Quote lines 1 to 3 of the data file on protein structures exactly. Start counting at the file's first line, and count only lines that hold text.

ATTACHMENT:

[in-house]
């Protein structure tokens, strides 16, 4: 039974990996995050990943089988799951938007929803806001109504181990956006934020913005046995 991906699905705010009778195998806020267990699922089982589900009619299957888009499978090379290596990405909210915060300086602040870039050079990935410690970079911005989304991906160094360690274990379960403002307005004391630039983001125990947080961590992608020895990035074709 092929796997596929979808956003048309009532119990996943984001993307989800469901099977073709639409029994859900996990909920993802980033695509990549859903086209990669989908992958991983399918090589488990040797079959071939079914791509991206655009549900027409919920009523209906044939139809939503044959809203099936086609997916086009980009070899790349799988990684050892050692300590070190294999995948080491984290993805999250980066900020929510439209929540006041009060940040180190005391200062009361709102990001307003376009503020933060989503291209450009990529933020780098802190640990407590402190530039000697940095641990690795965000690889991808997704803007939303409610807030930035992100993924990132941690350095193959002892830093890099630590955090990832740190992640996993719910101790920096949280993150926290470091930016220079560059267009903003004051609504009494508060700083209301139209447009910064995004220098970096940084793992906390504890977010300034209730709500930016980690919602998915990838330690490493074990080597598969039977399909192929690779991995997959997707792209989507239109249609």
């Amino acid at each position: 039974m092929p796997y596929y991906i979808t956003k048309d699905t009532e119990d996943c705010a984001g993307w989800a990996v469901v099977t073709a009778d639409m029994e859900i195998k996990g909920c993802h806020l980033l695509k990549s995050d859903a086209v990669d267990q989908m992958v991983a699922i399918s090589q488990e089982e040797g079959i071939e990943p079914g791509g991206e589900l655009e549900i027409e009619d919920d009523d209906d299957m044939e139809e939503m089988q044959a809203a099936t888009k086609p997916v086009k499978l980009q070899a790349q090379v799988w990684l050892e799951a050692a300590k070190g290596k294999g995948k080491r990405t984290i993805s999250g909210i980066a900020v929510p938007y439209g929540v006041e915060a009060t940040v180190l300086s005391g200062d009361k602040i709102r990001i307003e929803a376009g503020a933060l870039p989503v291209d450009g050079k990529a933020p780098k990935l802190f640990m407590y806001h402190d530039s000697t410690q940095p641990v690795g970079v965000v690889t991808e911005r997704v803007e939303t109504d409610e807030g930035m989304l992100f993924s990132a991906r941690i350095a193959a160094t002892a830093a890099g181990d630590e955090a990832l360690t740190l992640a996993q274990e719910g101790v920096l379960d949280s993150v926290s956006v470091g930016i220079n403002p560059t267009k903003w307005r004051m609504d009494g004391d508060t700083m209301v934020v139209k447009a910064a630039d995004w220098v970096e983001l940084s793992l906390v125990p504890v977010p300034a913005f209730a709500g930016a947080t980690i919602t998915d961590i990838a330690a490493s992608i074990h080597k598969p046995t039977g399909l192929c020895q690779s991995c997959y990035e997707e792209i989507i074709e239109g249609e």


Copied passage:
[in-house]
């Protein structure tokens, strides 16, 4: 039974990996995050990943089988799951938007929803806001109504181990956006934020913005046995 991906699905705010009778195998806020267990699922089982589900009619299957888009499978090379290596990405909210915060300086602040870039050079990935410690970079911005989304991906160094360690274990379960403002307005004391630039983001125990947080961590992608020895990035074709 092929796997596929979808956003048309009532119990996943984001993307989800469901099977073709639409029994859900996990909920993802980033695509990549859903086209990669989908992958991983399918090589488990040797079959071939079914791509991206655009549900027409919920009523209906044939139809939503044959809203099936086609997916086009980009070899790349799988990684050892050692300590070190294999995948080491984290993805999250980066900020929510439209929540006041009060940040180190005391200062009361709102990001307003376009503020933060989503291209450009990529933020780098802190640990407590402190530039000697940095641990690795965000690889991808997704803007939303409610807030930035992100993924990132941690350095193959002892830093890099630590955090990832740190992640996993719910101790920096949280993150926290470091930016220079560059267009903003004051609504009494508060700083209301139209447009910064995004220098970096940084793992906390504890977010300034209730709500930016980690919602998915990838330690490493074990080597598969039977399909192929690779991995997959997707792209989507239109249609």
């Amino acid at each position: 039974m092929p796997y596929y991906i979808t956003k048309d699905t009532e119990d996943c705010a984001g993307w989800a990996v469901v099977t073709a009778d639409m029994e859900i195998k996990g909920c993802h806020l980033l695509k990549s995050d859903a086209v990669d267990q989908m992958v991983a699922i399918s090589q488990e089982e040797g079959i071939e990943p079914g791509g991206e589900l655009e549900i027409e009619d919920d009523d209906d299957m044939e139809e939503m089988q044959a809203a099936t888009k086609p997916v086009k499978l980009q070899a790349q090379v799988w990684l050892e799951a050692a300590k070190g290596k294999g995948k080491r990405t984290i993805s999250g909210i980066a900020v929510p938007y439209g929540v006041e915060a009060t940040v180190l300086s005391g200062d009361k602040i709102r990001i307003e929803a376009g503020a933060l870039p989503v291209d450009g050079k990529a933020p780098k990935l802190f640990m407590y806001h402190d530039s000697t410690q940095p641990v690795g970079v965000v690889t991808e911005r997704v803007e939303t109504d409610e807030g930035m989304l992100f993924s990132a991906r941690i350095a193959a160094t002892a830093a890099g181990d630590e955090a990832l360690t740190l992640a996993q274990e719910g101790v920096l379960d949280s993150v926290s956006v470091g930016i220079n403002p560059t267009k903003w307005r004051m609504d009494g004391d508060t700083m209301v934020v139209k447009a910064a630039d995004w220098v970096e983001l940084s793992l906390v125990p504890v977010p300034a913005f209730a709500g930016a947080t980690i919602t998915d961590i990838a330690a490493s992608i074990h080597k598969p046995t039977g399909l192929c020895q690779s991995c997959y990035e997707e792209i989507i074709e239109g249609e």